- Automotive: Vehicles must meet the highest safety standards before being allowed on the roads. Maintenance mechanics perform maintenance on vehicles to ensure they’re roadworthy. Furthermore, automakers also rely on maintenance mechanics to keep the machines involved in manufacturing vehicles in good working condition.
- Aerospace: Machines used in building airplanes constantly need evaluation and maintenance. This ensures that the final product meets Federal Aviation Administration (FAA) manufacturing guidelines.
- Food and Beverages: Unsurprisingly, famous food and beverage companies such as Coca-Cola have highly automated production systems to ensure their products meet strict health and safety standards. They rely on several pieces of machinery and mechanical steps for production. Maintenance mechanics help to prevent these pieces of machinery from breaking down and get them back up when they do.
Other industries that employ maintenance mechanics include mining, scientific research, electricity generation, and natural gas transportation. Maintenance mechanics also work in manufacturing facilities that have heating and cooling systems.
Job Outlook for Maintenance Mechanics
On average, in 2020, maintenance mechanics made about $49,061 per year. According to Payscale, salaries vary substantially based on years of experience, level of education, and location. Cities such as Chicago, Charlotte, Los Angeles, and Dallas pay higher than the national average. Conversely, maintenance mechanics in Phoenix, Houston, and Atlanta earn lower than the national average.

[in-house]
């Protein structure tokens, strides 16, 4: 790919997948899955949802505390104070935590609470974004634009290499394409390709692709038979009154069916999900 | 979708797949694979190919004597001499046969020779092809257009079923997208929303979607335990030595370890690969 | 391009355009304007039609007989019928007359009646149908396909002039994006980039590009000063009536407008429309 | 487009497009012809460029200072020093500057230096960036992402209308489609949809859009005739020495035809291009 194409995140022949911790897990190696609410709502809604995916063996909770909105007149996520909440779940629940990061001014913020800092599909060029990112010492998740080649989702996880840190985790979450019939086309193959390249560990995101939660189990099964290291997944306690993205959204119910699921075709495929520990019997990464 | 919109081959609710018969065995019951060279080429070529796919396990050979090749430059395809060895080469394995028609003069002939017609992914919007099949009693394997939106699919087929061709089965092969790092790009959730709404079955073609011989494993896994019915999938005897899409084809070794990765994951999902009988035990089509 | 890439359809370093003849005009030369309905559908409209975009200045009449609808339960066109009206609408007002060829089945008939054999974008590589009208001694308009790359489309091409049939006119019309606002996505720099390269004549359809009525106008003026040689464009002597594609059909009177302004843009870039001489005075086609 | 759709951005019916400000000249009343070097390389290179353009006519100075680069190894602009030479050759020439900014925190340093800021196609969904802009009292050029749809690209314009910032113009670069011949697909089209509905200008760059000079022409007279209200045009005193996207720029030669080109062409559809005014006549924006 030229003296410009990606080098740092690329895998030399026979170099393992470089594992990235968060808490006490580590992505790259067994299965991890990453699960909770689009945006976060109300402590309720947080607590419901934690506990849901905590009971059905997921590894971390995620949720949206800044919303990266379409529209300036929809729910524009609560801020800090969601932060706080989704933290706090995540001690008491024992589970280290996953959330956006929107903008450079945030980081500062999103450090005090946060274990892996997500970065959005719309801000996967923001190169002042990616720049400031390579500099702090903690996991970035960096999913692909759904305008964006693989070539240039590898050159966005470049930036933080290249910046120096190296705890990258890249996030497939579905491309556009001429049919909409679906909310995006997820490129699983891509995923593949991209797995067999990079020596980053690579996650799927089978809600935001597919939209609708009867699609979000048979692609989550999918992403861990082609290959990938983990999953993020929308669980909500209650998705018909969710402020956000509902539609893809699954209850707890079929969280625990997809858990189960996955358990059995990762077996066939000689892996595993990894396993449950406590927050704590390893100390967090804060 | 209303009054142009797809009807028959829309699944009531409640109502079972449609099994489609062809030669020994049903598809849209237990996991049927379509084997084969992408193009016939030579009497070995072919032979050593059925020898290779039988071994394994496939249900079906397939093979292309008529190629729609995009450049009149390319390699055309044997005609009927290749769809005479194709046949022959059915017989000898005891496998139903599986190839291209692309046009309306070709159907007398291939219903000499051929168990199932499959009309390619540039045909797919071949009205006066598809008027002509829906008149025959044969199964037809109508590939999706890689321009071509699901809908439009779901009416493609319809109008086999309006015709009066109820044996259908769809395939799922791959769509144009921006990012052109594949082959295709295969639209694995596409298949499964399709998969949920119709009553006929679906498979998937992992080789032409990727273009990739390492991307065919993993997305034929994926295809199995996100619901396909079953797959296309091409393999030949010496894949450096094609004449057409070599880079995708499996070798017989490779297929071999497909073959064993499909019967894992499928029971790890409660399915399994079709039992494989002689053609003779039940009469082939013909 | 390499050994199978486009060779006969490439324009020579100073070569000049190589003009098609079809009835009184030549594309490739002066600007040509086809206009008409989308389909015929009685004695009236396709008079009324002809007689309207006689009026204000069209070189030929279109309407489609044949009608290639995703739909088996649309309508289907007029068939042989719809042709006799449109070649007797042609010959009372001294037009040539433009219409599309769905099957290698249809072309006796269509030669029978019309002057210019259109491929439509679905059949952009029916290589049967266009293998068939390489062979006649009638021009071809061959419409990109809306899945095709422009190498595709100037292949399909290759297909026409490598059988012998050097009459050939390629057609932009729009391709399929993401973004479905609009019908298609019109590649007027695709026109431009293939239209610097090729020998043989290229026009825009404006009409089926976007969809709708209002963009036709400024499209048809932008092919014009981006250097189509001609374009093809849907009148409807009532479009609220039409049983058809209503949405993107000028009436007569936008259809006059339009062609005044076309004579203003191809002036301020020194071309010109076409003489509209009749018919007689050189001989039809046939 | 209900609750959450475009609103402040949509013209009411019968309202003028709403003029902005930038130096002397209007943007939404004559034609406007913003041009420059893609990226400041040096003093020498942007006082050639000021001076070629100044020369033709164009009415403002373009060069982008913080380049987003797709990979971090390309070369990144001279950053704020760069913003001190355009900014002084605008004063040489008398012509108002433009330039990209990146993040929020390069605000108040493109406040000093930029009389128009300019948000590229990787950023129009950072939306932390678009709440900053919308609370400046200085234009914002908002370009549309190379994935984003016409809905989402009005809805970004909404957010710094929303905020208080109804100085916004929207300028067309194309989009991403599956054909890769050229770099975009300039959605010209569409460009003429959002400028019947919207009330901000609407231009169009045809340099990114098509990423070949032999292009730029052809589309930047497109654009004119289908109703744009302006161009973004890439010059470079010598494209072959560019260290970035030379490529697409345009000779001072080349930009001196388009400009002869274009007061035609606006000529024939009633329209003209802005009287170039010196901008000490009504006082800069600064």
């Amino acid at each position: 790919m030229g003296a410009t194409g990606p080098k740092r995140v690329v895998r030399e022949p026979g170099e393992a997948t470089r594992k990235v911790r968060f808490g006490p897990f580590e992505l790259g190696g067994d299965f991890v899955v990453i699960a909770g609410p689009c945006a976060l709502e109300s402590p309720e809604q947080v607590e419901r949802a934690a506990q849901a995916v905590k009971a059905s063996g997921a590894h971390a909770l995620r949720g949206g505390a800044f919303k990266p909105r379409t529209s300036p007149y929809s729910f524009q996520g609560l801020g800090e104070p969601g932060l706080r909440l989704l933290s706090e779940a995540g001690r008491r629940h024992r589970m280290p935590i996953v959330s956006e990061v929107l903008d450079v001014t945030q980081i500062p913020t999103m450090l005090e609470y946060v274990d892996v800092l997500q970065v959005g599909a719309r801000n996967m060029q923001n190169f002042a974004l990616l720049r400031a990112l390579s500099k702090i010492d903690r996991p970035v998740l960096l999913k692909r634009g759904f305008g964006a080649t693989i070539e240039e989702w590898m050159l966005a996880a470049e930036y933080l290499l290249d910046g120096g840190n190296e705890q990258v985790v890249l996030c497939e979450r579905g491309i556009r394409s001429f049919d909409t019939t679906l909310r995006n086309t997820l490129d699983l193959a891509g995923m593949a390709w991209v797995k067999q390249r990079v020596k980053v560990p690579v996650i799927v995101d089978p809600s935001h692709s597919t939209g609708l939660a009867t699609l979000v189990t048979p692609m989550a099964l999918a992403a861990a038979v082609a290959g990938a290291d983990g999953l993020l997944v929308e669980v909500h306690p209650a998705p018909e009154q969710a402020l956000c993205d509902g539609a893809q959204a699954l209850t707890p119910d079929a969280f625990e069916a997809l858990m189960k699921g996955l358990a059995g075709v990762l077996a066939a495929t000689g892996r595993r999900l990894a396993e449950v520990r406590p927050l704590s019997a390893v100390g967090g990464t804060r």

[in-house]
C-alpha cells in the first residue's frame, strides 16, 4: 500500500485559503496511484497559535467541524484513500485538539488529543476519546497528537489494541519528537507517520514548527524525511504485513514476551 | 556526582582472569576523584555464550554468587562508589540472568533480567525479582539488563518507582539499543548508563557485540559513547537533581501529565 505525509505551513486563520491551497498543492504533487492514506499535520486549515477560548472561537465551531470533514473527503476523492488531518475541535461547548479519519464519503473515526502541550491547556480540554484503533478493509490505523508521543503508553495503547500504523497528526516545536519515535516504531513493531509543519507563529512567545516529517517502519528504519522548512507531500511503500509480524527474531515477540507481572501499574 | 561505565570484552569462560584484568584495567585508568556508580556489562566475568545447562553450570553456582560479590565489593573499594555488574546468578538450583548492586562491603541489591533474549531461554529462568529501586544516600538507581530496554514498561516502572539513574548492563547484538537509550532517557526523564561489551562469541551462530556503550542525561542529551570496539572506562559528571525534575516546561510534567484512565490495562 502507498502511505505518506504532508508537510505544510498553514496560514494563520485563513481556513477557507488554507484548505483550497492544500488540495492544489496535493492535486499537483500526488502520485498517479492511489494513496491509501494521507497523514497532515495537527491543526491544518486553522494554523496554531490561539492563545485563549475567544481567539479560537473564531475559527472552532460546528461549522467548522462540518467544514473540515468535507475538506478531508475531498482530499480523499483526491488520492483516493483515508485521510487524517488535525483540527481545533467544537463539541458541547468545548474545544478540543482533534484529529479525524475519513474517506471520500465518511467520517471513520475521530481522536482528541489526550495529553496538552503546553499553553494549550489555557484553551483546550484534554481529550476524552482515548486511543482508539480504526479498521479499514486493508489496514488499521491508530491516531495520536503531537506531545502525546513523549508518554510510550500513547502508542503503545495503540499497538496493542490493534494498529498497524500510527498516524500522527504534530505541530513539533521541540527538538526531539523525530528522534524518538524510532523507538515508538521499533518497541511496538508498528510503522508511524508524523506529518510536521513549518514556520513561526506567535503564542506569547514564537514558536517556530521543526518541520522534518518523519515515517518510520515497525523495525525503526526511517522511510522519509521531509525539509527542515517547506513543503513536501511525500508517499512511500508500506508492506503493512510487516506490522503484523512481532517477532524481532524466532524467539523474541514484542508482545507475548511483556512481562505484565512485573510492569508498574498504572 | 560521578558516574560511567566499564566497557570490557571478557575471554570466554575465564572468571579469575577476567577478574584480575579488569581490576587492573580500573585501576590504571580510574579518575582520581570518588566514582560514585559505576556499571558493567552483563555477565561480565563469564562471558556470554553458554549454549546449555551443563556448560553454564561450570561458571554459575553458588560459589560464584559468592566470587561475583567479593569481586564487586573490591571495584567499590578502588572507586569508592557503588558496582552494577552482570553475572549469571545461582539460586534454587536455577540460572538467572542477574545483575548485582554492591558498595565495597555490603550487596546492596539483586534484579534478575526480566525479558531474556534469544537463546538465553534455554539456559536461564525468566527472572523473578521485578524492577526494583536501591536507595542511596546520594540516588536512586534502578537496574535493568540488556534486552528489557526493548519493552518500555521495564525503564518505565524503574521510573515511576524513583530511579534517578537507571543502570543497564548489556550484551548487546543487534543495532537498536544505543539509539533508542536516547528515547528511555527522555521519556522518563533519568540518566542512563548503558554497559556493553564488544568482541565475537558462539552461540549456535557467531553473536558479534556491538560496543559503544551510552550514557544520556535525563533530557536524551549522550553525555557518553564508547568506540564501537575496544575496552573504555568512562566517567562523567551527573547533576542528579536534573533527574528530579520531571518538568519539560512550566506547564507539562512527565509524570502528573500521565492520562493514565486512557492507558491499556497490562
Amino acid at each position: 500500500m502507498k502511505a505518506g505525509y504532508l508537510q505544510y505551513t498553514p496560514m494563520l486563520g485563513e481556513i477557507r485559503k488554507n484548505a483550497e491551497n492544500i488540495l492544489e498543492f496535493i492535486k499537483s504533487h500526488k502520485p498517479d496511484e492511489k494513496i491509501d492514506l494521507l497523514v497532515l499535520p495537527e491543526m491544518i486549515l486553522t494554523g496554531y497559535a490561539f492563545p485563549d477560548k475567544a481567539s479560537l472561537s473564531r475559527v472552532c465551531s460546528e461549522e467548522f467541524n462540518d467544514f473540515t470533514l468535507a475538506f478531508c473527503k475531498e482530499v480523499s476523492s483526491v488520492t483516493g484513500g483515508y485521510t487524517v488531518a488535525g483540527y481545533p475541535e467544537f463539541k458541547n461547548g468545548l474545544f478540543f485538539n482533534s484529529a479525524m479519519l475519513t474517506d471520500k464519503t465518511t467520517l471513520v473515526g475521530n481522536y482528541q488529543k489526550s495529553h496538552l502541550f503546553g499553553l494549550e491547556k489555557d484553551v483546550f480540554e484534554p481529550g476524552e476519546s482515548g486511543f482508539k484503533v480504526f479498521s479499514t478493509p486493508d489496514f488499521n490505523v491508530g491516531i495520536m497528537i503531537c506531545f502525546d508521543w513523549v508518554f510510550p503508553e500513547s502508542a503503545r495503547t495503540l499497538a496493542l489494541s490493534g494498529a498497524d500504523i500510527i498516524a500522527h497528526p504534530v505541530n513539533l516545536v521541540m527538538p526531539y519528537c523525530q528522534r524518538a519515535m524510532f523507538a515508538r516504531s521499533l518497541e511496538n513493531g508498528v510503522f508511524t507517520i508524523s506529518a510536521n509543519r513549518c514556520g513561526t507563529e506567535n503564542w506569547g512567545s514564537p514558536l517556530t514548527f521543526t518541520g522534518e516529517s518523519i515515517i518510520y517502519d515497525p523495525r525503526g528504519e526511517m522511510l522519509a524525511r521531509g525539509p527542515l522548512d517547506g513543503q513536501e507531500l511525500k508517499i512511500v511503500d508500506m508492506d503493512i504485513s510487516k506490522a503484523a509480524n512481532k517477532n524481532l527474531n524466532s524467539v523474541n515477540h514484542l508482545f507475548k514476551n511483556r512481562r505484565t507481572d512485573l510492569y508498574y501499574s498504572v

According to the U.S. Bureau of Labor Statistics, demand for maintenance mechanics is projected to grow 13 percent by 2029. As industries automate their processes, they will need workers to keep machines, such as conveyor belts, in good working order. Those with broad skills in machine repairs will have better prospects of employment.
Certifications and Training
Maintenance mechanics need to have a high school diploma and entry-level experience for the job. Basic skills include physical dexterity, mechanical skills, troubleshooting skills, and computer skills.
However, those who work on electrical and plumbing systems may be required to have a license. Licensing requirements vary depending on the state. In most cases, employers prefer hiring mechanics who are appropriately trained and certified. Workers looking to advance their careers can seek additional training and certifications.
Vocational classes usually cover topics such as mechanical, hydraulic and pneumatic systems, electrical systems, maintenance machining, maintenance welding, lifting and rigging, and engineering drawing, among others. Some of the most common certification programs available for workers include:
- Certified Maintenance & Reliability Technician (CMRT): Offered by the Society for Maintenance & Reliability Professionals (SMRP), this certification is offered to maintenance personnel with demonstrated knowledge in preventative, predictive, and corrective maintenance. It can help workers show competence in multi-skilled asset maintenance and reliability.
- Professional Aviation Maintenance Certification (PAMC): This program is offered by the Aviation Institute of Maintenance. It equips maintenance personnel with skills in advanced aircraft functionality and maintenance. The certification is suitable for mechanics interested in working in the aviation industry.